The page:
Abu Ghraib Detainees Win $5M From Contractor

Contractor settles with 71 inmates who alleged torture

By Rob Quinn,  Newser Staff

Posted Jan 9, 2013 12:00 AM CST | Updated Jan 9, 2013 12:27 AM CST

(Newser) – A security contractor accused of torturing detainees at the notorious Abu Ghraib prison and other US-run facilities during the Iraq War has agreed to pay $5.28 million to 71 former inmates, according to legal documents unearthed by the AP. The settlement from L-3 Services, which provided the US military with thousands of translators, marks the first time former detainees alleging torture have won a payout from a US defense contractor.

The company "permitted scores of its employees to participate in torturing and abusing prisoners over an extended period of time throughout Iraq," and "willfully failed to report L-3 employees' repeated assaults and other criminal conduct by its employees to the United States or Iraq authorities," the lawsuit stated. After images of abuse at Abu Ghraib shocked the world in 2004, a US military investigation identified 44 alleged incidents of detainee abuse, but no L-3 employee was ever charged and the company was not prevented from working for the government.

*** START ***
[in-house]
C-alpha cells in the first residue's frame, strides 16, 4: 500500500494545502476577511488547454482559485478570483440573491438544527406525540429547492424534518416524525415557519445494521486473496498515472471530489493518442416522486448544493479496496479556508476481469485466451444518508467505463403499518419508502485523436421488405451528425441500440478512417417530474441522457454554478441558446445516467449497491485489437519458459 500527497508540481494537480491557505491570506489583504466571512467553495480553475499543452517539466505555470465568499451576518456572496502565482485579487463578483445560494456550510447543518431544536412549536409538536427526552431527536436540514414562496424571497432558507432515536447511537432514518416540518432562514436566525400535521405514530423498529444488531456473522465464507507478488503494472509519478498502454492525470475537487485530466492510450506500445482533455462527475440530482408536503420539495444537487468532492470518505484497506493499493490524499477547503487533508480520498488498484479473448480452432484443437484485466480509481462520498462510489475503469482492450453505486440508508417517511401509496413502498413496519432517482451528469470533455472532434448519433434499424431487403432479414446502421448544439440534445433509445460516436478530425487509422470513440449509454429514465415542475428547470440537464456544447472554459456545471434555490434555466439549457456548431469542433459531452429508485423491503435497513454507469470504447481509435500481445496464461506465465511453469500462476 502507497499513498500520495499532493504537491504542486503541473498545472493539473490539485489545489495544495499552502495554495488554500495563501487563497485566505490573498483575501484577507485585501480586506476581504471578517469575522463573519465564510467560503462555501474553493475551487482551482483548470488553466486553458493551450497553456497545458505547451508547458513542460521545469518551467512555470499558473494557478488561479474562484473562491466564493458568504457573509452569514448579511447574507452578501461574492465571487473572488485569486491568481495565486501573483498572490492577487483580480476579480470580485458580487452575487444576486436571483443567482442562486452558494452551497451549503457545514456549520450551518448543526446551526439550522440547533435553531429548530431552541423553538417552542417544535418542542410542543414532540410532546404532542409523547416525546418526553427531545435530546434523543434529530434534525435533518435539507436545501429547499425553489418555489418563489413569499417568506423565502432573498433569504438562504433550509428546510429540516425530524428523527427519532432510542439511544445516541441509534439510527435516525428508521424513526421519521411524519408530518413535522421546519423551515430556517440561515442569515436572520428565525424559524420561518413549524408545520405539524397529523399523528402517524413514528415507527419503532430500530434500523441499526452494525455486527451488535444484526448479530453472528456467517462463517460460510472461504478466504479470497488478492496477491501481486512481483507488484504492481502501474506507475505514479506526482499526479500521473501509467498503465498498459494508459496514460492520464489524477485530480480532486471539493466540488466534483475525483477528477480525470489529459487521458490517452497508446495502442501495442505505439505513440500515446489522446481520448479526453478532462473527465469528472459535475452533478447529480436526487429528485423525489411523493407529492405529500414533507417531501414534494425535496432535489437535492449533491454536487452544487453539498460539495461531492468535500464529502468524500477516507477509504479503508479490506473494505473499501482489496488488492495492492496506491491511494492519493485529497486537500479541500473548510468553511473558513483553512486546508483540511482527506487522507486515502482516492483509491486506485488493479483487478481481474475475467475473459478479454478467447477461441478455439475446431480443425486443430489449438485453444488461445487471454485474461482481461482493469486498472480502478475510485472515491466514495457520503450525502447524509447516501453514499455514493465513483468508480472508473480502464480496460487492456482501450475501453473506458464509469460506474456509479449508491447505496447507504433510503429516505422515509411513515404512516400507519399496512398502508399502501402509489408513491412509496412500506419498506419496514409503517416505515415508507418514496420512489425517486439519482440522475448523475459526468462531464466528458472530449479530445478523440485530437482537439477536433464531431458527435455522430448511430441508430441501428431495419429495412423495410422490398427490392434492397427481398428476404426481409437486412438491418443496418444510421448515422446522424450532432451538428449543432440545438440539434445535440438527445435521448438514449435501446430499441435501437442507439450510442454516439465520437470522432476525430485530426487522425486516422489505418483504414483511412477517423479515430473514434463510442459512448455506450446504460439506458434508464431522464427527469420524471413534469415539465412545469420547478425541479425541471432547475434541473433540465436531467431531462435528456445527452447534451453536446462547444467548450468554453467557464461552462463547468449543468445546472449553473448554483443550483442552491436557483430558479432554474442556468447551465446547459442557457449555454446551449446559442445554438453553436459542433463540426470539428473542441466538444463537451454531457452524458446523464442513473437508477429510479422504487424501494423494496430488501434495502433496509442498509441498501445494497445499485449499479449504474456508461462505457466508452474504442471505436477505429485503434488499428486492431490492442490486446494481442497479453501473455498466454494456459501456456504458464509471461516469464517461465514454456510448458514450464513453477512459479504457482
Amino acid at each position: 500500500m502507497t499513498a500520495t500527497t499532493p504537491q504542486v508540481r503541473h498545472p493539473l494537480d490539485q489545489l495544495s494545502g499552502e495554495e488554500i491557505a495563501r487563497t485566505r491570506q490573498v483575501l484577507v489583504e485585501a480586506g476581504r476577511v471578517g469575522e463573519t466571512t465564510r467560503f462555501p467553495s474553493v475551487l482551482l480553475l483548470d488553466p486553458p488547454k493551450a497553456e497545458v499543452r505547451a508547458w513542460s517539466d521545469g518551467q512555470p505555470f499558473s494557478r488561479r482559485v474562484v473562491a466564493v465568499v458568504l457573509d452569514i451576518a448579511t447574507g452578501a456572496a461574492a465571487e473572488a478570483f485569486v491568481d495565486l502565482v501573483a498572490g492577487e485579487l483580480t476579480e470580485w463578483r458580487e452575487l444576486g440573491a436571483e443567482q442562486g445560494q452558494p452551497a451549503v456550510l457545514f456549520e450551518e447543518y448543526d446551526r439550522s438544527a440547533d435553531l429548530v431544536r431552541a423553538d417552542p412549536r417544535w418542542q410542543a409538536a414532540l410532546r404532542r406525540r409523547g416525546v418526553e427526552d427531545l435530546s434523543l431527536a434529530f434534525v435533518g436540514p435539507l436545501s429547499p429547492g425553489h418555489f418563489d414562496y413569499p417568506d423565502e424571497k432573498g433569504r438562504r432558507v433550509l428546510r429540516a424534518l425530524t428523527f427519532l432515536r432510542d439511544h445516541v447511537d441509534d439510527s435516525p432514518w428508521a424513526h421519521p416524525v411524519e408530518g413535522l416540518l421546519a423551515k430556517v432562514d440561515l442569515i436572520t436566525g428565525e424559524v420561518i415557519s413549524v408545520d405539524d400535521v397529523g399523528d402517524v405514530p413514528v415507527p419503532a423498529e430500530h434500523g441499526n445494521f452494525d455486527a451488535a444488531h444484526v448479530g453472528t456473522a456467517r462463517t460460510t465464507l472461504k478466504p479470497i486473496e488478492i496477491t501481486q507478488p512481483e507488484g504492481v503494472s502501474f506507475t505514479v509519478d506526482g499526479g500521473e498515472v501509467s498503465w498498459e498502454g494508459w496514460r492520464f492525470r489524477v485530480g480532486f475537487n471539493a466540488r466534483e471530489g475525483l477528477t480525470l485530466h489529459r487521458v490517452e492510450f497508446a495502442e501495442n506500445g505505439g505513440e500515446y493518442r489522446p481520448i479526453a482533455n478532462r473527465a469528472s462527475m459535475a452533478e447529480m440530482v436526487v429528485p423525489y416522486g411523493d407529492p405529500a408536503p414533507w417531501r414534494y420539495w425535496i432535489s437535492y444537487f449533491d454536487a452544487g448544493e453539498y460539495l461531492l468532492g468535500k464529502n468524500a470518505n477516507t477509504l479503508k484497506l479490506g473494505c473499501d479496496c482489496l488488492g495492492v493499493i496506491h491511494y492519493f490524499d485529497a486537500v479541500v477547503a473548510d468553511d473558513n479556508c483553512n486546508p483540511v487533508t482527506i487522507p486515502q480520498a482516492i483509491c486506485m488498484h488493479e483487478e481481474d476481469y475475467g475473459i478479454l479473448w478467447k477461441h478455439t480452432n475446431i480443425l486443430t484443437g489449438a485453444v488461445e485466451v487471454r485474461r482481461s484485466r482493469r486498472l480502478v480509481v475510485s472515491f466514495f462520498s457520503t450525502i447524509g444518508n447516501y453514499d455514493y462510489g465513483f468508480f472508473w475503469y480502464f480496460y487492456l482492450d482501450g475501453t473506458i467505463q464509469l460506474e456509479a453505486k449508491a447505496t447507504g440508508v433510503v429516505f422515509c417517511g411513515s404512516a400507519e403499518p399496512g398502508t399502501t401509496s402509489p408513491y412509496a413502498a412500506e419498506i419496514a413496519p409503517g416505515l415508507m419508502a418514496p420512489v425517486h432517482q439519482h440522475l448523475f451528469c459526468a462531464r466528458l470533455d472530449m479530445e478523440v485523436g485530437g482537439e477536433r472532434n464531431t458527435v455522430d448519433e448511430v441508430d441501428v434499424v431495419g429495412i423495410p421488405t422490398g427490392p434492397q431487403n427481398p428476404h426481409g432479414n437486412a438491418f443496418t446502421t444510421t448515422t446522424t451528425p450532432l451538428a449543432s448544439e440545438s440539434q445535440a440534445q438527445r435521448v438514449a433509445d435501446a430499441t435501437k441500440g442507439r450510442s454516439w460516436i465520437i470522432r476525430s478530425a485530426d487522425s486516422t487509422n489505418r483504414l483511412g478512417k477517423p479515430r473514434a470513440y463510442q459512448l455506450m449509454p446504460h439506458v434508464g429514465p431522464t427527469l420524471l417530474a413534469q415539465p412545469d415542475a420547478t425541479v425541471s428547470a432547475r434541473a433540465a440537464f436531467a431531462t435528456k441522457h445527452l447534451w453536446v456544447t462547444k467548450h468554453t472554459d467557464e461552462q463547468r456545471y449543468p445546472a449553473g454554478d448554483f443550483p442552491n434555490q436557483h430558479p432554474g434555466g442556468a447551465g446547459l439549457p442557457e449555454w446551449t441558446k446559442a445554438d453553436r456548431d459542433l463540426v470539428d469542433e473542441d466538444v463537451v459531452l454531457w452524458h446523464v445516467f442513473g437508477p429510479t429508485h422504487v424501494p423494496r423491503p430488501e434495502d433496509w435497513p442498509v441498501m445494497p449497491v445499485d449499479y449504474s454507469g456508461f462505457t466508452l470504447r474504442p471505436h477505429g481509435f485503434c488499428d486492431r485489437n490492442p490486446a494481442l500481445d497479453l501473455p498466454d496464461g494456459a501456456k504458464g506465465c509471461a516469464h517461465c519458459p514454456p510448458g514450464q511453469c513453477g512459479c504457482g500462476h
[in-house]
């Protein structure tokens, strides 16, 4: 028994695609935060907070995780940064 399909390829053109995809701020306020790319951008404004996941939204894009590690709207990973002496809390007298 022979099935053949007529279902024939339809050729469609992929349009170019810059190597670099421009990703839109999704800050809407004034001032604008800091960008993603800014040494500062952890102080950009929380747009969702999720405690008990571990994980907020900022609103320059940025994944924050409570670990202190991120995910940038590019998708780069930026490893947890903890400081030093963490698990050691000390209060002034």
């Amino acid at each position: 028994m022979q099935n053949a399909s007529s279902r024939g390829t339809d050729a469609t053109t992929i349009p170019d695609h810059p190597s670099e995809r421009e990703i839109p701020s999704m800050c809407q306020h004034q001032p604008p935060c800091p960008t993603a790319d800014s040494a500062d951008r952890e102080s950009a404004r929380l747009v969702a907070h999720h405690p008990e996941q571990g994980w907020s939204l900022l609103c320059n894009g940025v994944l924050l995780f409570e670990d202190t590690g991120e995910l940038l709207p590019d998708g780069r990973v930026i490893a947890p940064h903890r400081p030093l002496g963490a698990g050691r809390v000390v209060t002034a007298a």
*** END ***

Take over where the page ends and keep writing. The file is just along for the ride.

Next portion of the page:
An unidentified detainee stands on a box with a bag on his head and wires attached to him in late 2003 at the Abu Ghraib prison in Baghdad, Iraq.   (AP Photo, File)
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Private military contractors played a serious but often under-reported role in the worst abuses at Abu Ghraib. - Baher Azmy, legal director at
the Center for Constitutional Rights

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